Google Requires Oversight but Not a U.S. Antitrust Probe: View


Editor’s  Note:  This  article reinforces  CRE’s position that old fashioned trust busting analyses are not applicable to the FTC investigation of Google.


July 13 (Bloomberg) — When Google Inc. went public in 2004, its founders declared that the search-engine leader wasn’t a conventional company and didn’t intend to become one. This maverick attitude has defined Google ever since, especially in its hot-and-cold relations with the world’s governments.

Fair Search Coalition: Another “See Thru Coalition” ?

The Fair Search Coalition gives every indication that it is another “see thru coalition” dedicated to winning through the regulators what they can not win in the marketplace. . Our concern arises from the following statement on their website:

Based on growing concern that Google is abusing its search monopoly to thwart competition, we believe policymakers must act now to protect competition, transparency and innovation in online search.

Google, Facebook, Twitter and the FTC

Google, Facebook and Twitter have much in common.  All three firms are very popular web-based companies that have pioneered or reinvented their primary area of expertise.  All three businesses are American companies that have changed how the world uses the internet.  Of particular note, all three companies provide their primary services to consumers for free. 

Also of note, all three firms are either under FTC investigation (Google and Twitter) or are the subject of a petition to the FTC to be investigated (Facebook).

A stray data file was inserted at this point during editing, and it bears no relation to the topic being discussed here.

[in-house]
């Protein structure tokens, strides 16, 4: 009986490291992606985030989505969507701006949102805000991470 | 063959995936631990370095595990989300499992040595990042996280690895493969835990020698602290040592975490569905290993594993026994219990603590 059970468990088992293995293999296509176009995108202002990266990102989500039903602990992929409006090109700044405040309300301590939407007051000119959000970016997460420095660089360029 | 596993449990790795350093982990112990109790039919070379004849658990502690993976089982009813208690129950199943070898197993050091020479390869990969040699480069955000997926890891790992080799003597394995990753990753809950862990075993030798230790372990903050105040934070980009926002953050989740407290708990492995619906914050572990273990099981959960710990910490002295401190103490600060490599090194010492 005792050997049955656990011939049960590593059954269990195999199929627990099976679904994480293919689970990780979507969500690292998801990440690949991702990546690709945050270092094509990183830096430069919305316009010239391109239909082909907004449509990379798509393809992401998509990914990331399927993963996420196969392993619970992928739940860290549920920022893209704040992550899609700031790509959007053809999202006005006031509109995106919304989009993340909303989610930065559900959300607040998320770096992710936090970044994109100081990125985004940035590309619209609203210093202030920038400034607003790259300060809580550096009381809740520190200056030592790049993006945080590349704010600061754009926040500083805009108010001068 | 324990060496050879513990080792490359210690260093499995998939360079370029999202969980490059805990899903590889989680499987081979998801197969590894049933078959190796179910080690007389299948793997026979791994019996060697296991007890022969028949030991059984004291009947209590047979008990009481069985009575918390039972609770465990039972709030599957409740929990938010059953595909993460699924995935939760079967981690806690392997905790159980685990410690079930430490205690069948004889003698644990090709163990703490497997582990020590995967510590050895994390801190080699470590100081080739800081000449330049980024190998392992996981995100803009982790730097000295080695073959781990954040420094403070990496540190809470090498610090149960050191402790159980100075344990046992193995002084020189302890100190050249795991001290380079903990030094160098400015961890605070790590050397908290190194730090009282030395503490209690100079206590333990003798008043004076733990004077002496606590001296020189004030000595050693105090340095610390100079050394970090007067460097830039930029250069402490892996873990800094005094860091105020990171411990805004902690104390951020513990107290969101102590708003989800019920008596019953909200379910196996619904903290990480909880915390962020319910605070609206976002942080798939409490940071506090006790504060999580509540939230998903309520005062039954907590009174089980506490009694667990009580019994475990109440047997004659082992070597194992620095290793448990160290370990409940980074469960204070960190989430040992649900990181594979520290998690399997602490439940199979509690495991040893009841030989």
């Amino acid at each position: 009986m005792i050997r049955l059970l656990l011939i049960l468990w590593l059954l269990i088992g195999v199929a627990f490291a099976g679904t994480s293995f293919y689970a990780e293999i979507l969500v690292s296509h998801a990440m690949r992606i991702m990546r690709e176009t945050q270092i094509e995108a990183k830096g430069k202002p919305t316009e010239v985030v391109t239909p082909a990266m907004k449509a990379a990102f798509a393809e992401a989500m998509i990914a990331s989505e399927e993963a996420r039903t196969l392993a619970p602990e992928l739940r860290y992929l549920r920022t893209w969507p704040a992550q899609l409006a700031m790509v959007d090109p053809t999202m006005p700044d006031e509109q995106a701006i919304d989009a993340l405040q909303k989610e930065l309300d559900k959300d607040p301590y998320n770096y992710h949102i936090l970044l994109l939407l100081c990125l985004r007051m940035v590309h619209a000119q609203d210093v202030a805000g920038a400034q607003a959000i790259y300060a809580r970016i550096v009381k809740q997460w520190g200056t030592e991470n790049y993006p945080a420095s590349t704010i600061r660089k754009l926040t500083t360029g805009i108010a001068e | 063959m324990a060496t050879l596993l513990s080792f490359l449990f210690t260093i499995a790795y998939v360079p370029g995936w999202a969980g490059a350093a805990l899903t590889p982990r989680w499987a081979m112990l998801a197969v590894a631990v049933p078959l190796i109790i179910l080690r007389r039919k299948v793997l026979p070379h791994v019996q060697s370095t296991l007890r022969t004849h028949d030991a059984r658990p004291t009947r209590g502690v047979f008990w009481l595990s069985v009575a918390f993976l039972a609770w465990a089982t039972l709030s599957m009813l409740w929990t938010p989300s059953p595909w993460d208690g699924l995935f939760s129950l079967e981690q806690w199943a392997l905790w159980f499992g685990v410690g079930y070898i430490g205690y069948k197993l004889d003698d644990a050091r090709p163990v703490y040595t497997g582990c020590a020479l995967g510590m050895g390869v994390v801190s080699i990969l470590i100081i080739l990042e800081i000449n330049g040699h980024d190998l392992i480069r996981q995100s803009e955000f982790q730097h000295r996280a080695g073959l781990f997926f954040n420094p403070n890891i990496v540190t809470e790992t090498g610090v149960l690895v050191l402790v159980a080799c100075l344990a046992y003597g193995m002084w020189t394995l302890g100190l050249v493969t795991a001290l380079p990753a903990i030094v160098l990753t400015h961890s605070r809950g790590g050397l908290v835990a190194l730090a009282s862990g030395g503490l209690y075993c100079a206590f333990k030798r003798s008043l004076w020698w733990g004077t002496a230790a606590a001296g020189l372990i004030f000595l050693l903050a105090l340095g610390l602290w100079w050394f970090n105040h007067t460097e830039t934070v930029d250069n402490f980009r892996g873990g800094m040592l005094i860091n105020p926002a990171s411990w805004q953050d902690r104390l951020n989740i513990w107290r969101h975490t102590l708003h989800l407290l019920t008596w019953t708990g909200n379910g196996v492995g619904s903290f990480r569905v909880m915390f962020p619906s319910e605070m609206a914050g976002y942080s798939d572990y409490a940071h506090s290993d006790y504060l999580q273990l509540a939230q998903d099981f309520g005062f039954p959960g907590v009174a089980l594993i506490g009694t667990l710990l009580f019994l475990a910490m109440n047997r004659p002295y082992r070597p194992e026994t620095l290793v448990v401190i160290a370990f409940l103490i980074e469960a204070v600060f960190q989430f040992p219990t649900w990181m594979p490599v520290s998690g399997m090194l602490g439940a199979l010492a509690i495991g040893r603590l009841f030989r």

The antitrust-related investigations of some of the country’s most innovative companies which provide consumers with unlimited free services raises questions about applying old-fashioned “trust-busting” models of antitrust enforcement to the internet.

The Applicability of the Data Quality Act to the FTC Google Inquiry

All material submitted to the FTC regarding its Google Inquiry must, by statute, meet the standards of the Data Quality Act.(DQA)  CRE will move in select instances to advise the FTC of non-DQA compliant submissions.  

 Nearly four years ago the American Antitrust Institute opposed the Google acquisition of DoubleCick. In its submission, attached below, to the FTC the AAI stated:


“The available evidence suggests that online advertising is sufficiently distinct that a monopolist in the sale of online advertising would be able to increase prices a small but significant amount without losing so many sales to offline sources to make the price increase unprofitable

Google Launches “Facts about Google and Competition” Website

Google has established a website to provide their views on the issue of competition.  The site offers quotes from leading analysis and links to data about Google’s economic benefits and other information.  At this time, the Google and Competition website does not mention the FTC inquiry.

Google’s competition website may be found at

New Executive Order Calls for Retrospective Review of FTC Regulations

President Obama signed an Executive Order which supplements his Executive Order on Regulatory Review (13563) by calling on independent agencies, including the FTC, to

consider how best to promote retrospective analysis of rules that may be outmoded, ineffective, insufficient, or excessively burdensome, and to modify, streamline, expand, or repeal them in accordance with what has been learned.  Such retrospective analyses, including supporting data and evaluations, should be released online whenever possible.

Avoiding A Litigation Time Capsule

Editor’s Note:  The following editorial from Bloomberg News warns against an FTC investigation of Google that resembles the expensive, long-running and pointless antitrust investigation of IBM.  The author does not explain, however, why there is a need for the FTC to watch Google at all.  It should be noted that the graphic above the editorial shows that Google ranks its competitors above itself when asked to display the results of a search for “search”.

From: Bloomberg